Pumpkins. Around this time of year, they are everywhere. But aside from jack-o-lantern’s, pumpkin spice lattes, and pumpkin pie, how much do they really factor in your life? If you’re like me, every Fall you think: “oh wouldn’t it be great to do something MORE with pumpkins this year,” only to have made no progress by the time the new year comes around. Perhaps we just need to break out of our self-imposed squash box.

While pumpkins are native to the Americas, they have made their way across the world. Different cultures have embraced the pumpkin into their culinary arms, creating a variety of dishes. Here are just a few examples of the way people use pumpkins across the world.

 

Roasted Pumpkin Seeds

Roasted pumpkin seeds, also known as pepitas, have been popular for a longtime. Pumpkins are one of the oldest domesticated plants on the planet. Experts believe that pumpkins were being grown by the native peoples of the Americas over 5000 years ago. Roasted pumpkin seeds are often used in the moles of Mexican traditional cuisine. They are also a common snack food.

While you can find pumpkin seeds in stores (or even gas stations), they are easy to prepare at home, too. In fact, roasting pumpkin seeds is a perfect use for any jack-o-lantern innards you would normally discard. The seeds can be eaten whole or split to get to the inner germ. Roasted and salted, they are exceptional, with a nuttier flavor than sunflower seeds. They also combine well with other flavors and spices.

Kabak tatlısı

This Turkish dish translates to “pumpkin dessert” in English. Pumpkins are peeled and cut before being roasted. Sugar is also sprinkled on the cut pumpkins and allowed to absorb into the flesh before they go into the oven. The final product is deliciously sweet and has a consistency similar to taffy. The cooked pumpkin is then topped with chopped walnuts and kaymak, a dairy product similar to clotted cream. Kabak tatlısı is a seasonal dish in Turkey, only coming around during winter. Something tells me you could mix and match different nuts and still get some amazing results (using roasted pumpkin seeds might not be a bad idea either!).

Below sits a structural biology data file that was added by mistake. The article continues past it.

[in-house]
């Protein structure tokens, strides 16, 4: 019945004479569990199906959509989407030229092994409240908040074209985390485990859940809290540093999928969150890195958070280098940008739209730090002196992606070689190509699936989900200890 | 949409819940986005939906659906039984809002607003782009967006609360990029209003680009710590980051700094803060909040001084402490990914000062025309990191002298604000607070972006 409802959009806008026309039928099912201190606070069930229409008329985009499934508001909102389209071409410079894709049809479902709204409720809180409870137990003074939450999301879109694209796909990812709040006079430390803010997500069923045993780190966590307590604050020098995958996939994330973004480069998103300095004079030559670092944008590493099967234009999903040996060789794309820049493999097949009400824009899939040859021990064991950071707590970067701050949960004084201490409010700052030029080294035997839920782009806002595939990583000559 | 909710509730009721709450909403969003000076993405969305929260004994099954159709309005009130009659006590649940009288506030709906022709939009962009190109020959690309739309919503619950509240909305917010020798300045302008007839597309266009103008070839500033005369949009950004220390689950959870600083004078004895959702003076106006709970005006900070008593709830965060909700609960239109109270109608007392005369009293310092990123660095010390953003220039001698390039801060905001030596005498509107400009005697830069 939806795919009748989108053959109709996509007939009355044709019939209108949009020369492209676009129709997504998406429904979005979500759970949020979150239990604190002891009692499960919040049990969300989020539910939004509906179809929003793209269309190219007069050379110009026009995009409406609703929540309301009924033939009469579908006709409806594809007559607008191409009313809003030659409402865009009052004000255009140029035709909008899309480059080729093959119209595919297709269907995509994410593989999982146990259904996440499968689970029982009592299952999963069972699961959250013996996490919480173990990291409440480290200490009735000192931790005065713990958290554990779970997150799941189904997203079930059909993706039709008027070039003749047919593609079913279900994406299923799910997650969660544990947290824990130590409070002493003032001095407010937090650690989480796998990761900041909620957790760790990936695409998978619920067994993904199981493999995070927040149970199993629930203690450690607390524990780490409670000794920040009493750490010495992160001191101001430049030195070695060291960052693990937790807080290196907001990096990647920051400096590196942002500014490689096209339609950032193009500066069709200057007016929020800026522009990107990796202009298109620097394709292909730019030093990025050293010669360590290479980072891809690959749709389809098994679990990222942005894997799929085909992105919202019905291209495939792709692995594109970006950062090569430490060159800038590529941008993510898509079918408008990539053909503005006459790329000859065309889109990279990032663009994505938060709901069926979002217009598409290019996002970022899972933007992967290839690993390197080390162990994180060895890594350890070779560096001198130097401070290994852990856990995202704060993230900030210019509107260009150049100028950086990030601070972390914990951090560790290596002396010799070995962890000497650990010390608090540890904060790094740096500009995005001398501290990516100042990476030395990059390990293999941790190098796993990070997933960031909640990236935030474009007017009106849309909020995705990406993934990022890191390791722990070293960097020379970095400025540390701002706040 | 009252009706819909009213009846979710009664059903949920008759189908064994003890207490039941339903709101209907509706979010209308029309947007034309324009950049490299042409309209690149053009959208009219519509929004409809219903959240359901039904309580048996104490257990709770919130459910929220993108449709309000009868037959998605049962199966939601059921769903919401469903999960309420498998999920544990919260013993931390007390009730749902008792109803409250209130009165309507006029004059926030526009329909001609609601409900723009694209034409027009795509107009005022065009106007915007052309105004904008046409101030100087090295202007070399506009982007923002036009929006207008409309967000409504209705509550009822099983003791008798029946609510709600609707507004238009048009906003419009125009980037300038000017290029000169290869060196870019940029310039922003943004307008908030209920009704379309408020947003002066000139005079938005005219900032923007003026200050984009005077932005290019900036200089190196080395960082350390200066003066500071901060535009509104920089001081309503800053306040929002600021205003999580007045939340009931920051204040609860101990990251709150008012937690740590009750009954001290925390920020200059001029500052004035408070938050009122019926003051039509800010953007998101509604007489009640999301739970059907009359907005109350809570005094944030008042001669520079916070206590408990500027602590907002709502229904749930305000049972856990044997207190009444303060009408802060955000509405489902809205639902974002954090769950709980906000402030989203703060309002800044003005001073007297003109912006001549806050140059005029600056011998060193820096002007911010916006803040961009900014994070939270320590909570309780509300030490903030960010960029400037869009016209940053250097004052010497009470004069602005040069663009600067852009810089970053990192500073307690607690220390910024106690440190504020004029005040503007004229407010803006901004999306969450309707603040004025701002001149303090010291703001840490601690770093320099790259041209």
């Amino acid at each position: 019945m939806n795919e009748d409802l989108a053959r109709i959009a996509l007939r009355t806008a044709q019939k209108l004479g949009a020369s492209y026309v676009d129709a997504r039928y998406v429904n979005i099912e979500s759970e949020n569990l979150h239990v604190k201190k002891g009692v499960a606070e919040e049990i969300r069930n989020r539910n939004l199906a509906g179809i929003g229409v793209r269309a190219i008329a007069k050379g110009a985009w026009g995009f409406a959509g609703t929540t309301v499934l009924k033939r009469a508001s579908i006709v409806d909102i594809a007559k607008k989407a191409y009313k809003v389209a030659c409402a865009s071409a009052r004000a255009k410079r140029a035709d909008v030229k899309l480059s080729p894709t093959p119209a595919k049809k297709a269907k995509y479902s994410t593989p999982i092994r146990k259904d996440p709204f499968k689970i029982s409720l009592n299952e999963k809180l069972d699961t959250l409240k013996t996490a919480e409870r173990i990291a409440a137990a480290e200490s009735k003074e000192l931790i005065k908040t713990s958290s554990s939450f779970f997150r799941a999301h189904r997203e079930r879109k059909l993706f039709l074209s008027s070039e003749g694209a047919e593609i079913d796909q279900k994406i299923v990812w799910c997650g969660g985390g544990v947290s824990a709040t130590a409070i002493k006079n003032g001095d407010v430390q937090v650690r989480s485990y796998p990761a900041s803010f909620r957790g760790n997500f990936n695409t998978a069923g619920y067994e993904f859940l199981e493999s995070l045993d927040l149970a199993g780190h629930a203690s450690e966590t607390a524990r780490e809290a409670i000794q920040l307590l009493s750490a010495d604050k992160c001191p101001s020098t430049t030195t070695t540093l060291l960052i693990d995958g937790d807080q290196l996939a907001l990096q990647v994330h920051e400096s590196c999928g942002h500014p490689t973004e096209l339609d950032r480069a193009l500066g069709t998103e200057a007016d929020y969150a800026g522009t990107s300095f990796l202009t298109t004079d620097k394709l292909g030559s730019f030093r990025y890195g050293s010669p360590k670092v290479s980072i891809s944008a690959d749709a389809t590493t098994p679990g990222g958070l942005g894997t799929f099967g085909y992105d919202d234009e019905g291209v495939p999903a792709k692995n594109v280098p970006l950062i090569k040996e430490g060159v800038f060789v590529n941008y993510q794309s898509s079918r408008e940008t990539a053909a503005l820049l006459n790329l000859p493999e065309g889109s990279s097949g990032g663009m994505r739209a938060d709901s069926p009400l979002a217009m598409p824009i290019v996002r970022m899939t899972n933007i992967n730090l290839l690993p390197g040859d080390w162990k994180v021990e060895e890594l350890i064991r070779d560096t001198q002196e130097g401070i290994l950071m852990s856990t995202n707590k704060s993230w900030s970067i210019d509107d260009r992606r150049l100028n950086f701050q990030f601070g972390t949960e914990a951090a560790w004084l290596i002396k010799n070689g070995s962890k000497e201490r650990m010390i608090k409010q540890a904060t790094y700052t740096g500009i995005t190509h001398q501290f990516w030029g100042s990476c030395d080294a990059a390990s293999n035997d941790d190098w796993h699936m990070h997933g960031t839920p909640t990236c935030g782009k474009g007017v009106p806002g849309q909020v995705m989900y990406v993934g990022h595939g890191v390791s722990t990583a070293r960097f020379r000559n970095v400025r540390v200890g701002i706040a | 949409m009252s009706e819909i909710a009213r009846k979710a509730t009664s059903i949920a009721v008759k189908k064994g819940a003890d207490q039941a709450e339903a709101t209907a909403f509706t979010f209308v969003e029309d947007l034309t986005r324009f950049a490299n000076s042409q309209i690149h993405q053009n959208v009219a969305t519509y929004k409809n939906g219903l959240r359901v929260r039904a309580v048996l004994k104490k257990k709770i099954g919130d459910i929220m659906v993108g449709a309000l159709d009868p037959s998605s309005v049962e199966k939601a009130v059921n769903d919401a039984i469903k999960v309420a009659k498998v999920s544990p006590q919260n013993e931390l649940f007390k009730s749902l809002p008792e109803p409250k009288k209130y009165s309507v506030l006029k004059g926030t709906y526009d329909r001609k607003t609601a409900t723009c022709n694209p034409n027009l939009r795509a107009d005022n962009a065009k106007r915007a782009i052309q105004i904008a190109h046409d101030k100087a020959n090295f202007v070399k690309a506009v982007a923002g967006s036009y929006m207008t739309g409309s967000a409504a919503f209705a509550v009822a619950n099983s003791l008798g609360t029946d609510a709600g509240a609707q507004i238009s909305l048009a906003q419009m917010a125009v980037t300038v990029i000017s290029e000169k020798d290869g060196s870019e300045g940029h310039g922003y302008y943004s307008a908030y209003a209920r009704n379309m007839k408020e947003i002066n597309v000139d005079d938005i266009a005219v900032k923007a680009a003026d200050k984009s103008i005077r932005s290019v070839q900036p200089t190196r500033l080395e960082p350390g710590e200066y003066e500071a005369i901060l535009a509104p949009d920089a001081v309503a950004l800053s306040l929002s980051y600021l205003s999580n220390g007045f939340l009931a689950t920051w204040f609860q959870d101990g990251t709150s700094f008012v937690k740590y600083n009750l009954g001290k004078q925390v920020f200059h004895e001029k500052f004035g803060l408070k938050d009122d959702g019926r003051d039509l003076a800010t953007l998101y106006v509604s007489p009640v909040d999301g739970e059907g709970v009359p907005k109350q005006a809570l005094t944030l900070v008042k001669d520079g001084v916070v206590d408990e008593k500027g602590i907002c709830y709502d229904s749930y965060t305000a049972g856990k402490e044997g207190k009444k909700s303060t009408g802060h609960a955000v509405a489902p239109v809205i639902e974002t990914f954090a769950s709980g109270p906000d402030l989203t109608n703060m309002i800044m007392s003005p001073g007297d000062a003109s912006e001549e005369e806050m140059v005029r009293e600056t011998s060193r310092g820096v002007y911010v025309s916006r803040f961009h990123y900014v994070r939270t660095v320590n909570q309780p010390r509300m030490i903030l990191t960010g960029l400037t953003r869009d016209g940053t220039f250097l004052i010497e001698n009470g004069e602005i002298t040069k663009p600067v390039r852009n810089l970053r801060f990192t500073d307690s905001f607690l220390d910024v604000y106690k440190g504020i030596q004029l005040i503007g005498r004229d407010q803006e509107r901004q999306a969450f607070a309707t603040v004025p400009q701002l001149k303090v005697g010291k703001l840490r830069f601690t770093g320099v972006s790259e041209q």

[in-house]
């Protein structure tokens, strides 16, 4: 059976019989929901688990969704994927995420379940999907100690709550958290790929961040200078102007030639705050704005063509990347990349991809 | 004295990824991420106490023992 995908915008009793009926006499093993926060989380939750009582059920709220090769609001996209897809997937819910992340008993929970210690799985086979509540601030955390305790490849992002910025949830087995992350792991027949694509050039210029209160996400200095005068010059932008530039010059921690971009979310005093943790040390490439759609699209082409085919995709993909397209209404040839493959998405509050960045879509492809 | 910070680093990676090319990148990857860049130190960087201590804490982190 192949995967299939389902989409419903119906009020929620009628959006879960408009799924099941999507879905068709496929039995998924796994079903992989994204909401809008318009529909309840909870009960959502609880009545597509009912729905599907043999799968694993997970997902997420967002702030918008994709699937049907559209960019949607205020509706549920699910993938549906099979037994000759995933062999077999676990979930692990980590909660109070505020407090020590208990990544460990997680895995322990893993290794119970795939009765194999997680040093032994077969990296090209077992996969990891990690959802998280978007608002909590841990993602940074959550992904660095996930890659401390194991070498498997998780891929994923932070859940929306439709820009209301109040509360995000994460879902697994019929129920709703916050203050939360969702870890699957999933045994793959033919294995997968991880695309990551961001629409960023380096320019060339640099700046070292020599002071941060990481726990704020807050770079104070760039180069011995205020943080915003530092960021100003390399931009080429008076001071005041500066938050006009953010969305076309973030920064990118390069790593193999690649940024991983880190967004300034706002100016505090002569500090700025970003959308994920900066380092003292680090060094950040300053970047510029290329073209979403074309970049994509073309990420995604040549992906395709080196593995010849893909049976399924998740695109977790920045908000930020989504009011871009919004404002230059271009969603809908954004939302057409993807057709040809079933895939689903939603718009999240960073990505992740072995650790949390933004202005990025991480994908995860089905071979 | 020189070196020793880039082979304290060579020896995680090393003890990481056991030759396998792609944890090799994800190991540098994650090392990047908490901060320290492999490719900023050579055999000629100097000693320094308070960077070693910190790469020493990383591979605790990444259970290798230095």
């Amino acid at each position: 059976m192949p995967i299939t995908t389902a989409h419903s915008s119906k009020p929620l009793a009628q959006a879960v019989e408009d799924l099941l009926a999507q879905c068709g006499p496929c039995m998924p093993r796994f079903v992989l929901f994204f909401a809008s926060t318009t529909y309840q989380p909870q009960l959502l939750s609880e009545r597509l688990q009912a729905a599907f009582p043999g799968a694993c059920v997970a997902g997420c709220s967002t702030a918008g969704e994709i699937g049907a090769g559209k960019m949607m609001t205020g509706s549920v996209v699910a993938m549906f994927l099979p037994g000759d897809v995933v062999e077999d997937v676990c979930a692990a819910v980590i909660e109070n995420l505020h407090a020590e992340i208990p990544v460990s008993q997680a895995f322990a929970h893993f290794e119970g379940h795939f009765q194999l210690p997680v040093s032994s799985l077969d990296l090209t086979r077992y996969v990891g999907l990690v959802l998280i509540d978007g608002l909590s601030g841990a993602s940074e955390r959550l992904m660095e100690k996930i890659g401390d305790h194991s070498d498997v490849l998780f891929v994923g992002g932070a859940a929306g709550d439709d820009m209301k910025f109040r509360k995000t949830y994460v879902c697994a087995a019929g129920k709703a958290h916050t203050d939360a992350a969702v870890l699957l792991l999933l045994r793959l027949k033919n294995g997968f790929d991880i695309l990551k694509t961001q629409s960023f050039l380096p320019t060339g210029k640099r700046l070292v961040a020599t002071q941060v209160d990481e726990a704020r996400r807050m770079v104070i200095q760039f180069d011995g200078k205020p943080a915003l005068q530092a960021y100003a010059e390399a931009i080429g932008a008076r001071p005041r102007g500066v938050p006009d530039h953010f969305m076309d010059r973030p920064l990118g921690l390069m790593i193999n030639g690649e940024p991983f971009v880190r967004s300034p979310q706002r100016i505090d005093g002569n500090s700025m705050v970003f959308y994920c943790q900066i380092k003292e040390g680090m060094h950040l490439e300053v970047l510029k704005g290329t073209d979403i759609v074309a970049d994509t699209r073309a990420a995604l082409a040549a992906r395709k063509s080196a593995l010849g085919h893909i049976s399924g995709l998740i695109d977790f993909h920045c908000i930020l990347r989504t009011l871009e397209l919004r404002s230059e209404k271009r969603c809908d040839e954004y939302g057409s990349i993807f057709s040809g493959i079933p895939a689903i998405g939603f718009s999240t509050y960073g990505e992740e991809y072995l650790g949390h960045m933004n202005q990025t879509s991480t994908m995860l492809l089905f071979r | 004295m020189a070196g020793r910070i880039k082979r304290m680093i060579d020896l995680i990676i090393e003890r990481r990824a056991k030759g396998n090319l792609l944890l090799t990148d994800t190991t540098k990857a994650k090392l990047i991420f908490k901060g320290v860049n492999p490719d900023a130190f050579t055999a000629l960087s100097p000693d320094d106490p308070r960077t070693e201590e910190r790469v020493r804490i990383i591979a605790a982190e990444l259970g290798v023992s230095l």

By Biser TodorovOwn work, CC BY 3.0, Link

Ghapama

This Armenian pumpkin dish is based around the holiday season, much like pumpkin pie is here in the States. Ghapama is essentially a stuffed and roasted pumpkin. The innards and seeds of a pumpkin are removed, and the open cavity is stuffed with boiled rice and dried fruits and nuts like almonds, apple, apricots, plums, dates, and more. Sometimes the dish is sweetened by pouring honey over the top, or adding ground sugar and cinnamon to the rice mixture. The pumpkin is then baked until soft, and served whole before being sliced. It’s a showstopper of a piece that fits perfectly at any holiday dinner table.

Photo by BekoOwn work, CC BY-SA 4.0, Link

Hobak-Juk

This pumpkin dish come courtesy of Korea. A variety of juk (porridge), Hobak-Juk is often served as a restorative dish for recovering patients or the elderly. Typically made with Korean Cheese Pumpkins, the dish is made by boiling sliced pumpkins, then deseeding and peeling them, before finally mashing the boiled pumpkins until smooth. The mashed pumpkins are then mixed with a glutinous rice flour slurry and boiled again. The resulting porridge is naturally smooth and sweet. Common additions include red or black beans, as well as the Korean rice balls known as saealsim. This isn’t your everyday pumpkin soup, but its another way to incorporate the seasonal squash into your life.

Photo by Nicole Cho (nchoz) at Flickr – https://www.flickr.com/photos/nchoz/2069839869/, CC BY-SA 2.0, Link

 


By Aldo Moreno